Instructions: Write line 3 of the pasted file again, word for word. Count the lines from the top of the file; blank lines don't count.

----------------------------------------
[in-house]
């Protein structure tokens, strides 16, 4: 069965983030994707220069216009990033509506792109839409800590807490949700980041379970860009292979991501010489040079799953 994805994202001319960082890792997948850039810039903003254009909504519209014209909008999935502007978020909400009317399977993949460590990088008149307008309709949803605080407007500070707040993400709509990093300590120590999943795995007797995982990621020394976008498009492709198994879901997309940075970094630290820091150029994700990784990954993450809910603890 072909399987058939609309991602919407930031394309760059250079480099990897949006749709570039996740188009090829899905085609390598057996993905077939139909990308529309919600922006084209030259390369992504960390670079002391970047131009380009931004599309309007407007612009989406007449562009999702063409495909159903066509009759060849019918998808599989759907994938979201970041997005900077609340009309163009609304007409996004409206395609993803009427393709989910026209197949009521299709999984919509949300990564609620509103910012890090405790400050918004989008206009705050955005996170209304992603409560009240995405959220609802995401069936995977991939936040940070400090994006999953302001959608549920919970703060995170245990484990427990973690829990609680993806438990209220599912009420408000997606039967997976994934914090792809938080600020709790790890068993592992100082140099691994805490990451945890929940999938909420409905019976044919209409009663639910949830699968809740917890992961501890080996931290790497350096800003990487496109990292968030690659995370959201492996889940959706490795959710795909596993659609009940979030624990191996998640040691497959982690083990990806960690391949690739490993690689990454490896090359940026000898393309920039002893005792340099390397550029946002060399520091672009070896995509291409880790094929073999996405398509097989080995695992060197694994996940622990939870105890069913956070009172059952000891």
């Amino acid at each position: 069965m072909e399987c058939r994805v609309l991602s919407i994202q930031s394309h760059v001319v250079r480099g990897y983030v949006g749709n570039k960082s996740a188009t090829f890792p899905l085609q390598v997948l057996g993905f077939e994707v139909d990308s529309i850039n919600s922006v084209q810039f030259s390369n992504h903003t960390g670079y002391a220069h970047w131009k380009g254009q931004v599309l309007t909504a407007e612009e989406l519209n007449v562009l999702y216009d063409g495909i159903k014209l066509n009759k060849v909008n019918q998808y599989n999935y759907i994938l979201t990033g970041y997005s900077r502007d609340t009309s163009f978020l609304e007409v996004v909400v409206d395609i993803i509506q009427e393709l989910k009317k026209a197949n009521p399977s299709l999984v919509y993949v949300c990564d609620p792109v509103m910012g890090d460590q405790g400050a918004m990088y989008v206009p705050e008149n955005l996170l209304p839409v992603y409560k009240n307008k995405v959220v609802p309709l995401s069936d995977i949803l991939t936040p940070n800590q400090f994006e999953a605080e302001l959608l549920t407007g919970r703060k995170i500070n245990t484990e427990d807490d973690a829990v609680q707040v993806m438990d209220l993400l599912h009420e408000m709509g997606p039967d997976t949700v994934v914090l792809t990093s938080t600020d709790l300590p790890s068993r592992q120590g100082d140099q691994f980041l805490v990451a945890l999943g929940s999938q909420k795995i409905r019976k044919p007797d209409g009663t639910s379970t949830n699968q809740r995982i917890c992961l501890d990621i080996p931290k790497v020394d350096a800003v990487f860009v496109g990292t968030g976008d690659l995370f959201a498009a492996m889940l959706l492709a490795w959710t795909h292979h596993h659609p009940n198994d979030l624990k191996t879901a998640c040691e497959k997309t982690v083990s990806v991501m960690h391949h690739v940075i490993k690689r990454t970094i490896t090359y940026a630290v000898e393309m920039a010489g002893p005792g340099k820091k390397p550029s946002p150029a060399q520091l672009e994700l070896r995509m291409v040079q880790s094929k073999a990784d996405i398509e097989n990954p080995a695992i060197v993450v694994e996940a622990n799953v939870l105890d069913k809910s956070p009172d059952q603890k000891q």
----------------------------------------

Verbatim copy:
């Amino acid at each position: 069965m072909e399987c058939r994805v609309l991602s919407i994202q930031s394309h760059v001319v250079r480099g990897y983030v949006g749709n570039k960082s996740a188009t090829f890792p899905l085609q390598v997948l057996g993905f077939e994707v139909d990308s529309i850039n919600s922006v084209q810039f030259s390369n992504h903003t960390g670079y002391a220069h970047w131009k380009g254009q931004v599309l309007t909504a407007e612009e989406l519209n007449v562009l999702y216009d063409g495909i159903k014209l066509n009759k060849v909008n019918q998808y599989n999935y759907i994938l979201t990033g970041y997005s900077r502007d609340t009309s163009f978020l609304e007409v996004v909400v409206d395609i993803i509506q009427e393709l989910k009317k026209a197949n009521p399977s299709l999984v919509y993949v949300c990564d609620p792109v509103m910012g890090d460590q405790g400050a918004m990088y989008v206009p705050e008149n955005l996170l209304p839409v992603y409560k009240n307008k995405v959220v609802p309709l995401s069936d995977i949803l991939t936040p940070n800590q400090f994006e999953a605080e302001l959608l549920t407007g919970r703060k995170i500070n245990t484990e427990d807490d973690a829990v609680q707040v993806m438990d209220l993400l599912h009420e408000m709509g997606p039967d997976t949700v994934v914090l792809t990093s938080t600020d709790l300590p790890s068993r592992q120590g100082d140099q691994f980041l805490v990451a945890l999943g929940s999938q909420k795995i409905r019976k044919p007797d209409g009663t639910s379970t949830n699968q809740r995982i917890c992961l501890d990621i080996p931290k790497v020394d350096a800003v990487f860009v496109g990292t968030g976008d690659l995370f959201a498009a492996m889940l959706l492709a490795w959710t795909h292979h596993h659609p009940n198994d979030l624990k191996t879901a998640c040691e497959k997309t982690v083990s990806v991501m960690h391949h690739v940075i490993k690689r990454t970094i490896t090359y940026a630290v000898e393309m920039a010489g002893p005792g340099k820091k390397p550029s946002p150029a060399q520091l672009e994700l070896r995509m291409v040079q880790s094929k073999a990784d996405i398509e097989n990954p080995a695992i060197v993450v694994e996940a622990n799953v939870l105890d069913k809910s956070p009172d059952q603890k000891q």